Some Nice Physics Blogging: Sean Carroll/Simple Questions dept.

Good New Year’s Eve fare (in that it bears, at least sort of, on why we should expect next year to be more or less the same as this one, only slightly less usefully energetic…) from Sean Carroll over at Cosmic Variance’s still more or less new and quite spiffy home at Discover.com.

Sean’s writing about Boltzmann’s argument that the apparent order of the universe as observed, with a low entropy past and a unidirectional arrow of time pointing towards future states with higher entropy cannot be simply a statistical fluctuation within a larger construct spending most of its time in thermal equilibrium.

Read the post — Sean goes into the history of the argument, and introduces some of what makes this a profound observation cum insight.

What made me smile on reading it, though, was not simply the content of this particular deep bit of thinking that comes from a delightfully (and deceptively) simple pair of questions — how is it that the universe display observable order everywhere we look; why does time flow in just one direction — but that there are a lot of such questions.  From one point of view, that is, physics is a very simple field.*

To give one more example, one that entranced me back in the late 80s when I was just beginning a decade and a half-long dance with Albert Einstein, consider Olber’s paradox.  In essence, the question asked here is “why is the sky dark at night?”

Shakespeare nailed that one, of course, in As You Like It, act III scene 2, when Corin the shepherd informs Touchstone the clown that he knows “that a great cause of the night is lack of the Sun.”

But the problem gets a little more complex when you make the assumption that we inhabit an infinite, static universe.  In such a place, would not the fact that for every spot on the sky there would be at some distance a star, whose light, given the infinitude of time, would ultimately reach the earth.  If so — the entire nightsky should glow with starlight, and the fact that it is not suggests some problem in the conception.

The paradox was proposed by a German astronomer, Heinrich Wilhelm Olbers, and was published as such in 1826, though it was anticipated by Kepler, among others. The solution to the apparent paradox encompassed this observation  by Edgar Allen Poe — yes, the Raven guy in his prose poem Eureka, published in 1848:

Were the succession of stars endless, then the background of the sky would present us an uniform luminosity, like that displayed by the Galaxy -–since there could be absolutely no point, in all that background, at which would not exist a star. The only mode, therefore, in which, under such a state of affairs, we could comprehend the voids which our telescopes find in innumerable directions, would be by supposing the distance of the invisible background so immense that no ray from it has yet been able to reach us at all.

But while this served as an explanation for a dark sky at a given time, it does not preclude a star-lit sky in the future.  That loophole could only be closed with 20th century physics, especially the cosmological extensions of General Relativity that underpin suggest a finite age to the universe (at least our subassembly within a presumptive multiverse) and the expansion predicted within the Big Bang concept, and observered by Messrs. Hubble, Humason and a cast of thousands since (and not just by the Hubble wars vets either).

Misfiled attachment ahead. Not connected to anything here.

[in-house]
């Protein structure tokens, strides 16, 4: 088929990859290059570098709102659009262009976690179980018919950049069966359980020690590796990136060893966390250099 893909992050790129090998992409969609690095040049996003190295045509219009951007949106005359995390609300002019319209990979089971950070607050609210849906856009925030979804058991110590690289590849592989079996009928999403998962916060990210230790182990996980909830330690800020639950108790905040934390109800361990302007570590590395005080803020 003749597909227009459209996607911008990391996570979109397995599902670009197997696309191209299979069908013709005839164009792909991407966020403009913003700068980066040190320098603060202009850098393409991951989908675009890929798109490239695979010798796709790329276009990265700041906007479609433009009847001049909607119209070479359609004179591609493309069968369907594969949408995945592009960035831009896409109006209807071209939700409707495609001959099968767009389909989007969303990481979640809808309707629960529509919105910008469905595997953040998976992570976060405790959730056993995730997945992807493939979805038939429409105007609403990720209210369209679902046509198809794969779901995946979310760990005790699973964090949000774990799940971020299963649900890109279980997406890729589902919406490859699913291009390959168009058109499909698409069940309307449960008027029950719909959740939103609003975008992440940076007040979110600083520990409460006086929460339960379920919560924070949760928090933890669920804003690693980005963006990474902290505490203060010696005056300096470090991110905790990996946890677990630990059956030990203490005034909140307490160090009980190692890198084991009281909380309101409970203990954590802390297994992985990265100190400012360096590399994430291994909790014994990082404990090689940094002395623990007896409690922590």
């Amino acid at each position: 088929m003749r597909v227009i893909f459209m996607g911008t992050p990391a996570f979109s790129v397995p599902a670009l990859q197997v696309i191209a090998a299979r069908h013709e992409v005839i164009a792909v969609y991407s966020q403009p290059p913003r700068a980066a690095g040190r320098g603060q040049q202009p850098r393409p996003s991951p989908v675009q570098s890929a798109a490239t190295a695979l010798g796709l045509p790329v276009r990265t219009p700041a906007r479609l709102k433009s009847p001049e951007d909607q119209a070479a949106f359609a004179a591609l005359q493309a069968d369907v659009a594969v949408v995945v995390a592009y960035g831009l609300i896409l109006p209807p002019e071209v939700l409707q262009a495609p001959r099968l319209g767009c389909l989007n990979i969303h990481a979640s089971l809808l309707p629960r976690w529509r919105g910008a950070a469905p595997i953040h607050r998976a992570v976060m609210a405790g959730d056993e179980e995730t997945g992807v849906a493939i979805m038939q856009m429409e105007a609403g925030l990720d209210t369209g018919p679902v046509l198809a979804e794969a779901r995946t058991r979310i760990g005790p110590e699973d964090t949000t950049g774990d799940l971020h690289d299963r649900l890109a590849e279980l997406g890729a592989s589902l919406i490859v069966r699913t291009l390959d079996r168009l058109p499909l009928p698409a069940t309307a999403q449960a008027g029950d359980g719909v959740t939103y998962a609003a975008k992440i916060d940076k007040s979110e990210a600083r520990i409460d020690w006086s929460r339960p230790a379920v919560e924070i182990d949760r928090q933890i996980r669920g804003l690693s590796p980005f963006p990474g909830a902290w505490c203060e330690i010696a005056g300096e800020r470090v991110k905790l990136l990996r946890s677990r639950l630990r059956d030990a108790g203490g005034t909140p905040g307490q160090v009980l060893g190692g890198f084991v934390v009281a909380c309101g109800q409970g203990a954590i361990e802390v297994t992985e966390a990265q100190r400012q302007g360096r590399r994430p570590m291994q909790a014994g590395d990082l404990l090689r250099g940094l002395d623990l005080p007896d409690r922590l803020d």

Why is the sky dark at night?

The answer to the question in detail is enormously technically complicated, and draws on ideas and technology that require years of specialized training to master.  But both the question itself and its qualitative answer can be understood by a child of eight.  (That is a factual claim, not a rhetorical flourish.  My son is eight, and I tried this on him.;)  This is what I call fun.

Image:  Vincent Van Gogh, Starry Night Over the Rhone, 1888.

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5 Comments on “Some Nice Physics Blogging: Sean Carroll/Simple Questions dept.”


  1. […] By meichenl Tom Levenson at the Inverse Square Blog posts a discussion of Olber’s Paradox. The gist is that if we lived in an infinite, static, homogeneous universe, there would be light […]

  2. meichenl Says:

    Tom,

    Thanks for pointing this out. I just wrote a response (pingback above), but the punch line is that Olber’s paradox shouldn’t be “why isn’t the sky as bright as a star everywhere?”, but “why isn’t the sky infinitely bright everywhere?”.

    That is, if in any direction you look and see a star, then if you look further you’ll see another star, and if you look further than that another star, etc. The universe wouldn’t just be bright everywhere. It would be infinitely bright. (details with some math at my post http://arcsecond.wordpress.com/2008/12/31/olbers-paradox/)

    Mark

  3. BlackGriffen Says:

    But the night sky does present us with a constant luminous background, it’s just at a different wavelength that you would expect from the simple argument. I am, of course, bringing up the CMB. Of course that doesn’t answer the paradox unless you can somehow find a way for the light to thermalize down in wavelength over about 13 billion years, but it’s still worth thinking about.

  4. Spiv Says:

    Unfortunately this is easier to explain to an 8 year old than it is to a college+ aged person, as far as I can tell.

    It’s a fantastic question to start fights over with physics people though. Friendly, science-y fights, of course.

  5. Kaleberg Says:

    There’s a great book on this riddle which includes Olbers and Poe. It’s called Darkness at Night by Harrison, and it is extremely well written and takes you into all sorts of neat little corners.


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